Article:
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Ideology and personality prove a combustible combination in ‘Heroes of the Fourth Turning’

From left: Nathan Malin, Elise Piliponis, and Jesse Hinson in SpeakEasy Stage Company's "Heroes of the Fourth Turning."Nile Scott Studios

The complexities of faith, politics, and personal history collide in Will Arbery’s bracingly original “Heroes of the Fourth Turning,” throwing off enough sparks to start a forest fire, or at least an argument.

There are certainly plenty of those in “Heroes,” as a reunion of four Catholic conservatives — eventually joined by a fifth — turns into a polemical showdown. For at least a few of them, the unspoken goal is to see who has the right right stuff.

As you may have guessed by now, “Heroes” opens a window onto a world — and a worldview — that are seldom represented on Boston stages, certainly not in this kind of depth. Let’s face it, contemporary theater is not exactly overflowing with nuanced depictions of conservatism and its adherents.


But all five characters in “Heroes,” now at SpeakEasy Stage Company, are hyper-articulate figures of substance rather than cartoons. The play’s intricacy requires the kind of finesse director Marianna Bassham (taking a break from her acting duties) brings to the SpeakEasy production, and performances as expertly calibrated as those Bassham elicits from her splendid cast.

It’s 2017, seven years after they graduated from an ultra-conservative Catholic university, and four former classmates are at an after-party in a Wyoming backyard, having assembled earlier to see Gina (Karen MacDonald), their onetime mentor, inaugurated as president of the college.

The straw that stirs the drink at that party, with a put-up-your-dukes gusto, is Teresa (an outstanding Dayna Cousins), whose fierce intelligence and certitude are married to an Ann Coulter-ish mean-spiritedness. Maintaining that “There’s a war coming” in the struggle for Western civilization, Teresa expresses fervent admiration of Steve Bannon and champions Donald Trump.

(“Heroes” takes place one week after the deadly rally by white supremacists in Charlottesville — a notable backdrop when the play’s subject turns to race. All five characters in “Heroes” are white, and Arbery asserts in an author’s note on his script that the play is “in part, about whiteness and the way it operates in America.”)


From left: Jesse Hinson, Dayna Cousins, and Karen MacDonald in "Heroes of the Fourth Turning."Nile Scott Studios

Teresa has little trouble steamrolling Kevin (Nathan Malin), who is spiritually conflicted and longing for a girlfriend, a combination that has Kevin practically coming apart at the seams. He fundamentally doesn’t know who he is or who he wants to be. The taciturn Justin (Jesse Hinson, who is married to Bassham) suffers no such confusion. A decade older than the others, he’s the quintessential rugged individualist, and is every bit as absolutist in his religious and political views as Teresa, albeit in less overtly combative form. Rather than directly confront what he sees as the dominant liberal culture, as Teresa does in her website column, Justin prefers to stay remote from it.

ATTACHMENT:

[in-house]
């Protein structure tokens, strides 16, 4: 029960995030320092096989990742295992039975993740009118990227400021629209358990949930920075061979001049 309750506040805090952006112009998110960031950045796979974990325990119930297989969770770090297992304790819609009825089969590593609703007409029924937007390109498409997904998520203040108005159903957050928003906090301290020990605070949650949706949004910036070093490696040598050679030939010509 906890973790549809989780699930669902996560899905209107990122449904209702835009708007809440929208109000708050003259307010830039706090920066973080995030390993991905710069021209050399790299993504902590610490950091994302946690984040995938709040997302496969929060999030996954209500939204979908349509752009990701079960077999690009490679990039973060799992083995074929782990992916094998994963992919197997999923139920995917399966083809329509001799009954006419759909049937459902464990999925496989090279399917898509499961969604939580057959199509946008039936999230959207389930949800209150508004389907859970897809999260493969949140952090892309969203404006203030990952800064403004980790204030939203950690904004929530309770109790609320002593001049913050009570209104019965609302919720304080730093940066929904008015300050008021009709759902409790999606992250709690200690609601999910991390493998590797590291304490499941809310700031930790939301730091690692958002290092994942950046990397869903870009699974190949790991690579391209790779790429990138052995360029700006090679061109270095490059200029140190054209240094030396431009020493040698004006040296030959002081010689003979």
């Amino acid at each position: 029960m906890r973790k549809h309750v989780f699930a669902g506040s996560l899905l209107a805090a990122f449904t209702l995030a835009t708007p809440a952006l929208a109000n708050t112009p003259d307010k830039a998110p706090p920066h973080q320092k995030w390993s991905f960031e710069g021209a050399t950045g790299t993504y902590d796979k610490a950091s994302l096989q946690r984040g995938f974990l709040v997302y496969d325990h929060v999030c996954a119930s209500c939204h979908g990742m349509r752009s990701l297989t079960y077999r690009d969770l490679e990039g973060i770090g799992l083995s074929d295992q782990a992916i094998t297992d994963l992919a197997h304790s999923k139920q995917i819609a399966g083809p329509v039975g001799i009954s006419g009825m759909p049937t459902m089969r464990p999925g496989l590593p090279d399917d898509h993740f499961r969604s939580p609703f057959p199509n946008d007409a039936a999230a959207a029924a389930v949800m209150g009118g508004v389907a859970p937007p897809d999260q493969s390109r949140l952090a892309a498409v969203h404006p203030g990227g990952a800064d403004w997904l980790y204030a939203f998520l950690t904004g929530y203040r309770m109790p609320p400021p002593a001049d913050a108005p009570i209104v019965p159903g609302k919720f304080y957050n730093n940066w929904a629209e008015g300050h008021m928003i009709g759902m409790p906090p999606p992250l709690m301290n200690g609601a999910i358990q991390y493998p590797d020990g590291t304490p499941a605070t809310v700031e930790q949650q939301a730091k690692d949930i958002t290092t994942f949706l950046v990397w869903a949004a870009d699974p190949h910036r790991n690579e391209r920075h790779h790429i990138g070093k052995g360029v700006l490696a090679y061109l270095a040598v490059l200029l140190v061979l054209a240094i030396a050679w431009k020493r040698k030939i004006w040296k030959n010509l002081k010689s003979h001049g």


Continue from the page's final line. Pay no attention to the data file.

Lastly, there’s Emily (Elise Piliponis), Gina’s neglected daughter. Living with a painful chronic illness, Emily is the most recessive figure onstage — Justin is tenderly solicitous of her, and Kevin has a crush on her — yet also the most open to outside perspectives. She is dogged in her defense of her friendship with a woman who works at Planned Parenthood; one of the play’s most no-holds-barred sequences is the debate between Teresa and Emily on abortion. Later, when Emily finally releases all the complicated emotions she has been bottling up, Piliponis is riveting.

There is some messy business from the past to sort out among the ex-classmates, generating friction amid the more high-minded talk of religious dogma and political philosophy, which proves to generate plenty of friction of its own.


While “Heroes” is a work of drama, not advocacy, the play takes its characters and their ideas seriously — and then goes the extra, necessary step of forcing them to confront the personal cost, for them and for us, of living out those ideas. And their early ideals, too: Think “The Big Chill” or “Return of the Secaucus Seven,” but at the other end of the ideological spectrum.

Now, you may well find “Heroes,” a Pulitzer Prize finalist two years ago, to be overly talky. Arbery’s words-per-minute velocity can verge on the Sorkin-esque. But it’s the caliber of the talk that counts, right? And on that score Arbery vigorously delivers.

Even if the playwright sometimes crosses that fine line between cerebral and esoteric, especially when the subject turns to soul-searching and the nuances of Catholic doctrine, “Heroes” is consistently compelling thanks to his exceptional skill at creating a battleground where the battle is no less fierce despite the fact that everyone is on the same side, more or less.

And what they say and do is rooted in, and revelatory of, character. That adds to the play’s impact; seldom does it seem as if Arbery has simply marshaled talking points and assigned them to designated mouthpieces.

There are few clichés more shopworn than to say that a play is one you’ll talk about on your way home from the theater. But with a surefire conversation-starter like “Heroes of the Fourth Turning,” it has the virtue of being true.



Play by Will Arbery. Directed by Marianna Bassham. Presented by SpeakEasy Stage Company. At Roberts Studio Theatre, Calderwood Pavilion, Boston Center for the Arts. Through Oct. 8. Tickets start at $25. 617-933-8600, www.SpeakEasyStage.com

Don Aucoin can be reached at donald.aucoin@globe.com. Follow him @GlobeAucoin.